Figure 1

The sequence alignment of beef specific primers and probe in mitochondrial cytb gene against other species. Accession number of beef, duck, sheep, chicken, rabbit, horse, donkey, goose, and swine were GU249568.1, EU755252.1, AF010406.1, X52392.1, AJ001588.1, JF511458.1, JF718884.1, AY427816.1, X56295.1 respectively, target positions for designation of primers and probes were marked with closed boxes and shadow.

Table 1 Oligonucleotide primer for eukaryotes and beef species.

The primer and probe used for positive amplification control (PAC) (Table 1) were previously reported targeting the conserved fragment in the 18S rRNA gene24.

Real-time PCR protocol

The amplification by real-time PCR was accomplished in a 25 μL final volume containing 5 μL of template DNA, 12.5 μL Premix Ex Taq·Probe qPCR (TaKaRa, Japan), 0.4 μM of each primer, 0.4 μM TaqMan® Probe. The reactions were performed in a Thermal Cycler system (LightCycler® 96, Roche, Switzerland) with the following program: 50 °C for 2 min and 95 °C for 10 min, followed by a 45 cycles amplification (95 °C for 15 s, and 58 °C for 1 min, annealing and extension) (recommended national standard GB/T 25165-2010 “Protocol of identification of bovine, caprine, ovine and porcine derived materials in gelatin-Real time PCR method”)25.

Construction of calibration curve and data correction and analysis

Three mixed matrices (beef mixed with pork, donkey and sheep respectively, raw and autoclaved) were used to construct a calibration curve, (the curves were shown in the Supplementary Figs. S1S3) The results indicate that it is available for the mixed matrices (beef with pork, autoclaved) to be as production of food calibrators in this study, and that the results agree with the ENGL criteria (the method could be accepted that the R2 value should be above 0.98, the slope of standard curve was between 3.1 and 3.6, and the PCR efficiency should range between 90% and 110%26).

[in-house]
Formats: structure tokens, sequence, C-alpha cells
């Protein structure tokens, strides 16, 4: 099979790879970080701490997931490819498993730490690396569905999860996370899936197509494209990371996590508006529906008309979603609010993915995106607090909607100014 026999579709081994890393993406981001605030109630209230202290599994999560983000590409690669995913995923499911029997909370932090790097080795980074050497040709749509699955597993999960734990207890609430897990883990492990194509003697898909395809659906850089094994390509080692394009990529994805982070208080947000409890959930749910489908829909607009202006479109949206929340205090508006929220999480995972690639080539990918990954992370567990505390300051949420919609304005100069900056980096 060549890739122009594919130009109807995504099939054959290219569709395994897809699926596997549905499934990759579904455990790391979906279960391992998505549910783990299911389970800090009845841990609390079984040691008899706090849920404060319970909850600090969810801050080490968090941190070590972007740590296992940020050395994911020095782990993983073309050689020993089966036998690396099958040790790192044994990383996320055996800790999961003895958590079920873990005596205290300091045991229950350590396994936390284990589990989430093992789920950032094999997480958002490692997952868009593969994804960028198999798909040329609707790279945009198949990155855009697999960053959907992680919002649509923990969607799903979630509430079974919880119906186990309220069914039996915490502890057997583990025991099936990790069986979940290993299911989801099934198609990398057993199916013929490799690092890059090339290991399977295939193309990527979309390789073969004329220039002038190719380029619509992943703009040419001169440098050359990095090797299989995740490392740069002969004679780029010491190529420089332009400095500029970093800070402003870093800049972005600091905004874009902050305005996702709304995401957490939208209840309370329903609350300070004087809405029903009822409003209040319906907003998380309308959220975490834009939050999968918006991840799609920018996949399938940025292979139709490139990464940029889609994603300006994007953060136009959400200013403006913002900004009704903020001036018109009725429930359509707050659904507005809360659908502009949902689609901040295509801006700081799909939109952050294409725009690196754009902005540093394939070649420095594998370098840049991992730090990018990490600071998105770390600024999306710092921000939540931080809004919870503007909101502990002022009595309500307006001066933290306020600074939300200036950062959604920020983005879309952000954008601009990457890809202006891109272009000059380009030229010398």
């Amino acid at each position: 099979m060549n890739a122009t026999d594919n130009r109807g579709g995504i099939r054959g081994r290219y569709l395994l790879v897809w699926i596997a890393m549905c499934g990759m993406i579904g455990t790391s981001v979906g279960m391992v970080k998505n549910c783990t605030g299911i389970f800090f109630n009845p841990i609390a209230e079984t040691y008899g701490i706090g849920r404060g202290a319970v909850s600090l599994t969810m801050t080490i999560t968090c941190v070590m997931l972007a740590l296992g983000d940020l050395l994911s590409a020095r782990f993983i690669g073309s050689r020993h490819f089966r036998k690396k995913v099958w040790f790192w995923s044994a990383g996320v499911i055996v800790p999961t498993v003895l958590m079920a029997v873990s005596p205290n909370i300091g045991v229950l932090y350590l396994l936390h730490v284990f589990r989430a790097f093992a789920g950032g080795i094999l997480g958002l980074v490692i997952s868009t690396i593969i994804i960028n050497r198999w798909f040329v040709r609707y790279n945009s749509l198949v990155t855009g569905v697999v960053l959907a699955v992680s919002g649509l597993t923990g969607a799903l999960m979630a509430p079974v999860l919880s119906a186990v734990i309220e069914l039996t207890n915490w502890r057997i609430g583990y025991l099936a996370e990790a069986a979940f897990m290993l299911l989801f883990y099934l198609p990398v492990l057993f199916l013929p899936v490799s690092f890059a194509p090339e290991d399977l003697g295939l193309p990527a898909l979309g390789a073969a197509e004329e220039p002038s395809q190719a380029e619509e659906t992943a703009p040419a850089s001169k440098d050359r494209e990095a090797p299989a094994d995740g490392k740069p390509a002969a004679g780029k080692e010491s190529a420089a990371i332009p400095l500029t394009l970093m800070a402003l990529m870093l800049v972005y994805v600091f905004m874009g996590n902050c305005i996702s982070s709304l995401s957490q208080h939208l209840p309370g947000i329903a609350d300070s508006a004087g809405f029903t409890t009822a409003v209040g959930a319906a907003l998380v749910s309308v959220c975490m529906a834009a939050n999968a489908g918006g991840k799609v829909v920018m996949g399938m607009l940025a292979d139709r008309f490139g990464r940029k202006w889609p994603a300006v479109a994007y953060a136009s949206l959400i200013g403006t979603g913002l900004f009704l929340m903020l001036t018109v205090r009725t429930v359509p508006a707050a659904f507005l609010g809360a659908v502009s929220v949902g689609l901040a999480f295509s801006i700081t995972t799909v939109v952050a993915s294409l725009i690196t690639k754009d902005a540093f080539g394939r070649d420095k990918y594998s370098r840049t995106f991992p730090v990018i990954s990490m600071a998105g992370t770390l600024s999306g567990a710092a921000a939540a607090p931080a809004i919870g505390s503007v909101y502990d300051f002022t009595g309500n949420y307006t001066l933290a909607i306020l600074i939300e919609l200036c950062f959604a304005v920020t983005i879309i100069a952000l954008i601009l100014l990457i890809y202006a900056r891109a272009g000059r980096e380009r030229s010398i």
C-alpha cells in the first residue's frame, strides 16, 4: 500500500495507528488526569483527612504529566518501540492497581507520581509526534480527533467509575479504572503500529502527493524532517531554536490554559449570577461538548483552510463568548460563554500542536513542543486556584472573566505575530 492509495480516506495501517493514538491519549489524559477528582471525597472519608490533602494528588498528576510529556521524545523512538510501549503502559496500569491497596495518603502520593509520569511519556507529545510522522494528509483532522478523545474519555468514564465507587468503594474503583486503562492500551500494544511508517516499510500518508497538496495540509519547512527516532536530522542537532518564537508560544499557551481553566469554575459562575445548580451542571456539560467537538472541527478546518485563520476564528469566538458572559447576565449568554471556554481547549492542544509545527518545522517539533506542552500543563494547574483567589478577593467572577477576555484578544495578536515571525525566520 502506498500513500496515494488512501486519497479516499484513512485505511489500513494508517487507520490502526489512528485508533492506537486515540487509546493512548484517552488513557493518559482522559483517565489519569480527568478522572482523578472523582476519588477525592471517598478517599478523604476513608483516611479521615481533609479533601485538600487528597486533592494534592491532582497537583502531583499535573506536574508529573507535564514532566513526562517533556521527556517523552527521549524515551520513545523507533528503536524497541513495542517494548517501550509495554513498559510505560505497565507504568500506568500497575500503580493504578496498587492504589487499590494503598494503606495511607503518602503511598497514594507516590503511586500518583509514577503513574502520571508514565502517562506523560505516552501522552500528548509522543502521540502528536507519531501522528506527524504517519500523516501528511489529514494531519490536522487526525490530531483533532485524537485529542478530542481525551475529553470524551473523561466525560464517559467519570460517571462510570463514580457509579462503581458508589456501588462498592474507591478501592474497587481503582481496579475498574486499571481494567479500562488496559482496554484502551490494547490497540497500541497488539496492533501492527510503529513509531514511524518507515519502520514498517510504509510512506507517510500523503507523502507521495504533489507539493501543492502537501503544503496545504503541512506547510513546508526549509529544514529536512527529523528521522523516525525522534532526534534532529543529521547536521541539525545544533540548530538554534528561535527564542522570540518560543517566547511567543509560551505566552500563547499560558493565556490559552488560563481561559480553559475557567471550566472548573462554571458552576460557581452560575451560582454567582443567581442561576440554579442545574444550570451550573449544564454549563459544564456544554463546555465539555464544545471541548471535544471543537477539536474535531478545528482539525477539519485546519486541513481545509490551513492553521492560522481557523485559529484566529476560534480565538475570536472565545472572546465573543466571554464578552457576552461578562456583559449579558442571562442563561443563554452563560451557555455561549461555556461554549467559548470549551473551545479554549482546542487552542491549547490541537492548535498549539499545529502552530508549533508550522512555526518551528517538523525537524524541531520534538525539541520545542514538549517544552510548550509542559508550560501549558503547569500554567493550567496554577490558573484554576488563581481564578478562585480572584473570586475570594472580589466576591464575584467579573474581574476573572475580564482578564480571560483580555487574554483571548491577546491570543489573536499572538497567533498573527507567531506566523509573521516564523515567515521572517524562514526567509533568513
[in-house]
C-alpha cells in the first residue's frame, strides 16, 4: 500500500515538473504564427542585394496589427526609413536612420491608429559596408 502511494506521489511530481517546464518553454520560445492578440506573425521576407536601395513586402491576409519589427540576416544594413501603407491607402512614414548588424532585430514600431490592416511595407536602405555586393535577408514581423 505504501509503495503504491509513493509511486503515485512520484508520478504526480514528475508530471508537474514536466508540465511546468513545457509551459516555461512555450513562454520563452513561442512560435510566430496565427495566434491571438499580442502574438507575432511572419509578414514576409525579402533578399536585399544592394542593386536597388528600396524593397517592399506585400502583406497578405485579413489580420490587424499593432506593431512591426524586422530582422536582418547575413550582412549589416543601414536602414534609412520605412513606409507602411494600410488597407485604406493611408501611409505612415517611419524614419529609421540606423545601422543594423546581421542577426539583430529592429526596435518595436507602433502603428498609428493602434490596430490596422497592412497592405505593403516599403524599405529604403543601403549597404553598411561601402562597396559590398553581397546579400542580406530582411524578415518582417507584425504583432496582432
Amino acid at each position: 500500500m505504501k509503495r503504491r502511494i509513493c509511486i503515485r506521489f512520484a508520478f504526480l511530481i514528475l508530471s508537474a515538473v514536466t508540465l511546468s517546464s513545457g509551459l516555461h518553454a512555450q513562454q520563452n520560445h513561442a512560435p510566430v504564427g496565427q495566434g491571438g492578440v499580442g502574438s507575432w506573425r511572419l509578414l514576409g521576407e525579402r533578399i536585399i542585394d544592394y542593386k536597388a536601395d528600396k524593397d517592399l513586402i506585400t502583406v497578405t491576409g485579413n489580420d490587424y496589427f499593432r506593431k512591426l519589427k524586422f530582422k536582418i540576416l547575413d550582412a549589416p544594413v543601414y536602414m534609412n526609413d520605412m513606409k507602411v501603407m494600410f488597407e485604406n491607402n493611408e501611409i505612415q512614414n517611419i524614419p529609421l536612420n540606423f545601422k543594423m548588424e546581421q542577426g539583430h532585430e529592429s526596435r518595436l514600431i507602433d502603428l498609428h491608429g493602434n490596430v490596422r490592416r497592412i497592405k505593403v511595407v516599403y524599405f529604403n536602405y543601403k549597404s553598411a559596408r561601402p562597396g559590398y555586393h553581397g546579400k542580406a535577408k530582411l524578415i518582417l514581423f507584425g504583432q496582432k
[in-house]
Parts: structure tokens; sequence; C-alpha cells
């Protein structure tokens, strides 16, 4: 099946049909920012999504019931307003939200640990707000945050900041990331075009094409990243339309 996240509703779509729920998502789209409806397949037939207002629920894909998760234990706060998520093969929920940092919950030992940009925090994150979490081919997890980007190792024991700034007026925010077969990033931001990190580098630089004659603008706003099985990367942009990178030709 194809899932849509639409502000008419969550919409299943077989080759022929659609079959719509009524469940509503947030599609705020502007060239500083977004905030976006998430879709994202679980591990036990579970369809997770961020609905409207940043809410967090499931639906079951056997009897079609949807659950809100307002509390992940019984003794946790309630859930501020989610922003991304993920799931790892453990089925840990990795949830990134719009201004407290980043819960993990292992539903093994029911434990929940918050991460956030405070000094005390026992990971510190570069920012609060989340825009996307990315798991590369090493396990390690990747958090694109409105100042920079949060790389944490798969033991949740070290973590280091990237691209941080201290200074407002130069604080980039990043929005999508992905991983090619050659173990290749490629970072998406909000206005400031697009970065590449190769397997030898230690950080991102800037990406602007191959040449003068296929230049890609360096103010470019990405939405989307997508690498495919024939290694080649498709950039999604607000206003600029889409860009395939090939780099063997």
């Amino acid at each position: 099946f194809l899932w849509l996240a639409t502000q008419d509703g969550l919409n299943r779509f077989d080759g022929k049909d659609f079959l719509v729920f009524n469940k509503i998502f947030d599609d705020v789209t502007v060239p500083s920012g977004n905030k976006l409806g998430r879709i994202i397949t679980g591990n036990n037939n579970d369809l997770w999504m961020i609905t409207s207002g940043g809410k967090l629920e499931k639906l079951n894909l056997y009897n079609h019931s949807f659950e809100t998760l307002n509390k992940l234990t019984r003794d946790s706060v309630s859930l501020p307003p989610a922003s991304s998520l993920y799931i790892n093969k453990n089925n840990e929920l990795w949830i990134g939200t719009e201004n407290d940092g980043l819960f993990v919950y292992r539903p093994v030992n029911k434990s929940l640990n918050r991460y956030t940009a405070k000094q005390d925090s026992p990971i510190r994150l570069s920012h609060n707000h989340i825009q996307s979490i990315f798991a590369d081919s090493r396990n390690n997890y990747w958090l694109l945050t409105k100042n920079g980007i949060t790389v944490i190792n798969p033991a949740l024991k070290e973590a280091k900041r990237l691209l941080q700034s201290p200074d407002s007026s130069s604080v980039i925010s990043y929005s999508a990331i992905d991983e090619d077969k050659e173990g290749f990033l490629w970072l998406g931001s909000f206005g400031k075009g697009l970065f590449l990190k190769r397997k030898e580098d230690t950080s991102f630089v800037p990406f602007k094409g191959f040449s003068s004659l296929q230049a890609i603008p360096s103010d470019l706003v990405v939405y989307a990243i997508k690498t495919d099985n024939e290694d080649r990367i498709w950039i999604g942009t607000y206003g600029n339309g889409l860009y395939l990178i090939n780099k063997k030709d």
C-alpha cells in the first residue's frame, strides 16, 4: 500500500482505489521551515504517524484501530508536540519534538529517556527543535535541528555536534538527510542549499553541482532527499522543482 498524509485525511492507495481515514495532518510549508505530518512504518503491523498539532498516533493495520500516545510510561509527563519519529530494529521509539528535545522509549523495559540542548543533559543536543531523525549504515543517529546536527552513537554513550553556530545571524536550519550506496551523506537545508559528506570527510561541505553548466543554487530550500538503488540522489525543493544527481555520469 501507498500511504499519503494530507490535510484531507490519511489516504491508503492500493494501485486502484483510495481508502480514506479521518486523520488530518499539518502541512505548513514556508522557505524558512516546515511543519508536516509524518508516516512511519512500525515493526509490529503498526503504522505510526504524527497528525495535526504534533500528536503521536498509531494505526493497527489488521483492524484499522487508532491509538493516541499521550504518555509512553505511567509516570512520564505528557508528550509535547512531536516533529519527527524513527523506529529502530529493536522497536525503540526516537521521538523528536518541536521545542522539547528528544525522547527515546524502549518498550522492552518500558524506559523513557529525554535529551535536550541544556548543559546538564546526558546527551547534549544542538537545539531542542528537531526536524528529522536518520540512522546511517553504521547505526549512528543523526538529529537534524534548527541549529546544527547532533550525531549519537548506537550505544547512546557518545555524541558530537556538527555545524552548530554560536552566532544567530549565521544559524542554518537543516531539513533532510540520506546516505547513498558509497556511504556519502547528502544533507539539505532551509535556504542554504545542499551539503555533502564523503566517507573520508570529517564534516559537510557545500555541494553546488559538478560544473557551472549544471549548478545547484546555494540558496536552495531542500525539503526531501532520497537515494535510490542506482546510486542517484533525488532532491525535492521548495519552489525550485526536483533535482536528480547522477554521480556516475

To apply the quantitative assay to heavily-processed meat products, PCR data were normalized with threshold cycle (Cq) values received by the bovine-specific system and eukaryotic system to construct a calibration curve17. The calibration curve was created with reference mixtures containing known beef content (0.01, 0.05, 0.1, 0.5, 1, 5, 100%,w/w) in heated pork.

As historically reported by Fajardo27, the Cq values received from the blind sample using the bos-specific system (CqB) were determined by Eq. (1)

$${\rm{CqS}}={\rm{CqEU}}\ast {\rm{CqB}}/{\rm{CqEUB}}$$

Where CqS is the normalized Cq value of the sample in the Eq. (1), CqEU is the average Cq value of the binary model mixtures with the endogenous PCR system, and CqEUB is the Cq value of the sample detected with the endogenous PCR system27.

The target species in blind samples can be estimated by linear interpolation with the calibration curve of CqS values generated from samples. The correlation between CqS values and content (C) is defined by Eq. (2)